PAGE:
Not a joke - this is what John (my trainer, not Whitaker - now that really would be a compliment!) said to me in my lesson on Saturday. It made a lot more sense than it would at first appear, and I shall try to explain what he meant!
I really wanted a jumping lesson on Saturday, as we had had a few problems last time we jumped, mainly because I panic two strides out from a jump and lose faith in my striding. I do the worst possible thing, which is to totally drop Echo and hope that she sorts it out for herself. I know it's not an intelligent thing to do, but I find it really hard to stop.
There was a competition going on in the woodchip arena, and it was too hard to jump anywhere else, so we had to make do with the outdoor school. I told John that I'd been hoping to jump and I explained my problem and he made it all sound very simple.
John: How many steps do you walk up and down in a day?
Me: Lots - probably about 200 (I'm a teacher and there are lots of stairs...)
John: Right - and how many of those to you trip over?
Me: None (usually)
John: Okay - so you don't have a problem seeing a stride - you just aren't sure that you can adjust HER stride in order to get onto the right stride.
He went on to explain that people are always taught to jump, being told that ordinary people will never be able to see a stride. This makes people believe that only the best riders can see strides into a jump. He said that there is absolutely no reason why John Whitaker can see a stride into a jump and I can't - we are both human and will have similar level of intellect (he even went on to say that mine is probably higher as I am a teacher, but I'm not convinced!) If he can learn to see a stride, then so can I. Apparently, what I need to do is be confident that I can adjust Echo's stride length in order to get onto that perfect stride.
So, armed with the knowledge that I can be like John Whitaker, we began to work on lengthening Echo's canter stride - and promptly realised that I am not very good at collecting the canter - so I won't be able to lengthen it. What followed was a lesson in bringing her shoulders up and engaging the hindlegs properly. We started in the canter and then progressed into the trot. My problem was that I use too much inside rein, and so I get too much bend, rather than enough engagement of the inside hind. She did show moments of lifting the front, but I was rather slow at responding to it and giving accordingly, which was very frustrating.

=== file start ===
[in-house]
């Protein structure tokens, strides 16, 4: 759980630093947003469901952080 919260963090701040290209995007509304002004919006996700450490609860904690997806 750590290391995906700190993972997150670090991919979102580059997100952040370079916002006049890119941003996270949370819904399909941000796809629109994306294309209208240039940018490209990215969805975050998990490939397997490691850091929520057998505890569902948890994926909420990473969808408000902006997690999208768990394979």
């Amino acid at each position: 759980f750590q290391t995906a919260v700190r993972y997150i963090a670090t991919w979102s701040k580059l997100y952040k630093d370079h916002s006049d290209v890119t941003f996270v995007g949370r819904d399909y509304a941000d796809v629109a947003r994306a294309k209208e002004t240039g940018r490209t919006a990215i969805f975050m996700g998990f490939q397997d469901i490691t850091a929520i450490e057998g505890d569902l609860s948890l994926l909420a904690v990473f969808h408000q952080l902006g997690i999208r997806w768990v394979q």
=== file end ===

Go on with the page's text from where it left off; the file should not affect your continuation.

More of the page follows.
We moved into sitting trot and worked on the same thing. It was absolutely exhausting - I was bright red and puffing at the end, but I really felt like we were starting to push for the next level, which was a good feeling. I worked on the same principles yesterday when I rode, and the canter was starting to feel really good - she felt like she was really pushing upwards - only for a few strides, but it was something. I was also really working on making sure that I reward her properly when she does what I want, as she is very quick to learn things - including the wrong things!
What I hope to be able to do this week, is start to change the length of her stride. I was doing it in the walk yesterday, shortening the stride but keeping the rhythm, then pushing for extended walk in the same rhythm. This was very effective - I just need to work on it in the trot and canter, as unfortunately we can't jump from walk! It's an ongoing process - and a very interesting one at that.